Edited by Jutta Penndorf. Essays by Harald Kunde, Sabine Maria and Thomas Seeling.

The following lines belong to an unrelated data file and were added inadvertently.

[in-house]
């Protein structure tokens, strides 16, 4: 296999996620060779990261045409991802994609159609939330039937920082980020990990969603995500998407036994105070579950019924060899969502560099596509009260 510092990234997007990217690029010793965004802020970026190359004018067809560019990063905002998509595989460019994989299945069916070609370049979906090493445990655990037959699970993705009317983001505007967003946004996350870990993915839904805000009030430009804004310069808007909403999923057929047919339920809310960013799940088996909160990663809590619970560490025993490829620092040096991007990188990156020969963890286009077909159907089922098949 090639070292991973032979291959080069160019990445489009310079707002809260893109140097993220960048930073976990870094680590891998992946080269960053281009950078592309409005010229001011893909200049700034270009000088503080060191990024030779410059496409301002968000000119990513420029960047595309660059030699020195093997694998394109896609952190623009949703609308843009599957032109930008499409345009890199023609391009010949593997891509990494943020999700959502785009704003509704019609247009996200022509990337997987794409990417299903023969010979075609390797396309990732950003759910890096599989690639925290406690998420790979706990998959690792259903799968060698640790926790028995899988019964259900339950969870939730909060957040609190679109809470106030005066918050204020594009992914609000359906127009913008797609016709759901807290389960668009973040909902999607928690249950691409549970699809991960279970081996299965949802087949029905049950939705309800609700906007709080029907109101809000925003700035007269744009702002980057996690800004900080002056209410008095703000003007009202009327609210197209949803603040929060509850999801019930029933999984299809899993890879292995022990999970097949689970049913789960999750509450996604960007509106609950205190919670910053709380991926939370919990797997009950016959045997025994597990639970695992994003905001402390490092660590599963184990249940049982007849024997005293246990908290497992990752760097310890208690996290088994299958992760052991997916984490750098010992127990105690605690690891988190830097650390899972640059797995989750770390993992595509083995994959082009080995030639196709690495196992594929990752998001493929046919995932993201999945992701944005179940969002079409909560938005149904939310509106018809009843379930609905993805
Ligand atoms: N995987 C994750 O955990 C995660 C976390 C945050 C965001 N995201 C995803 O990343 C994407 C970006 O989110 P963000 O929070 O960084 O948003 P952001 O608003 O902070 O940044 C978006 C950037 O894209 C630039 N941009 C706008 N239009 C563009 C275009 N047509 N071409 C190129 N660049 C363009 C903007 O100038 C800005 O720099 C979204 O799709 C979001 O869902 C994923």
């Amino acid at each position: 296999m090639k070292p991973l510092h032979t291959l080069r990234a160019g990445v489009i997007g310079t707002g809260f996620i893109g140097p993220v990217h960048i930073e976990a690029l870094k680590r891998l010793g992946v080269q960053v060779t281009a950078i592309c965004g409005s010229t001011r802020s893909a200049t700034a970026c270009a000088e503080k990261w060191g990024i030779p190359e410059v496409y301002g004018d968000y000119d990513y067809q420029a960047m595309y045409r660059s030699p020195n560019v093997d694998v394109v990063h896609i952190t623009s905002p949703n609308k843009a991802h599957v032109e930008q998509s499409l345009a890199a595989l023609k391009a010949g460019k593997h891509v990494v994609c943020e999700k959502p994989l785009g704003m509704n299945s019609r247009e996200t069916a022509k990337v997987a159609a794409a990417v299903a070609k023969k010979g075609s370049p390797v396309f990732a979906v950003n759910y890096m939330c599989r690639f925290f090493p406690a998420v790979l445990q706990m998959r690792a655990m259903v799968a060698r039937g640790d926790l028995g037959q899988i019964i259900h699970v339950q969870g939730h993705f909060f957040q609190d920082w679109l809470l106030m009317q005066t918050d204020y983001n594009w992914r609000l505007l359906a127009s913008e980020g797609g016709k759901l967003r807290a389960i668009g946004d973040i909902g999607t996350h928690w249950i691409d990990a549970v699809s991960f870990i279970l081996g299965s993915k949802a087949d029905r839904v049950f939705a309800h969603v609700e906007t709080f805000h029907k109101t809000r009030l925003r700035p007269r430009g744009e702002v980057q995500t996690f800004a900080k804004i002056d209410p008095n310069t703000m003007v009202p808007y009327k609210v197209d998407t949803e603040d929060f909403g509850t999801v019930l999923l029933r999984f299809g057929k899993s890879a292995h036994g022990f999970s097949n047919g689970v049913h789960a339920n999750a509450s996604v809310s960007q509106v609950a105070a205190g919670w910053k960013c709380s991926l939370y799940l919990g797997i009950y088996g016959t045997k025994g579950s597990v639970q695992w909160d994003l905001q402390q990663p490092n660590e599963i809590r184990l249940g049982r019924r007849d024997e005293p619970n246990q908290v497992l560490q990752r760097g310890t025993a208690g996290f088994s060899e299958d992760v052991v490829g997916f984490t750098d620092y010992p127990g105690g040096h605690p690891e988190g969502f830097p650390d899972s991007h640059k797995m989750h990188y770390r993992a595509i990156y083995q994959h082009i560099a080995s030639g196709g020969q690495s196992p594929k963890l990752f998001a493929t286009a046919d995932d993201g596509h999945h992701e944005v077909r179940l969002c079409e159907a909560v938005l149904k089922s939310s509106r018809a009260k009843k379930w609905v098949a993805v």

Building facades, parking decks, stadium roofs, sauna chairs--the banality of Matthias Hoch's urban subject matter is belied by the intense artistry of his image-making. In Hoch's photographs, “a purism of color and form pursues things to abstraction, penetrating to the essence, the idea,” writes critic Michael Stoeber, and the “essence” of these familiar surfaces of our everyday environment turns out far more sensual than one might expect. Lucidly composed, Hoch's photos position the objects and topographies of city existence with a keen, almost obsessive attention to surface quality and compositional format. The artist's unexpected choices of scale and perspective evoke puzzlement and ambiguity, making for a more but often less recognizable material source. But the city itself is never quite the subject: be they in Paris or Brussels, Hoch's metropolises would be unknowable, if not for the fact that city name and caption are one and the same. Since his early experiments in the rapidly changing urban landscapes of eastern Germany, where he was a student in Leipzig, Hoch has been exploring the ubiquitous formal language of modern European urban development. In this collection of approximately 80 individual works, the views Hoch presents demonstrate a consistently analytical approach to the space that surrounds us and a simultaneous attention to its sculptural quality.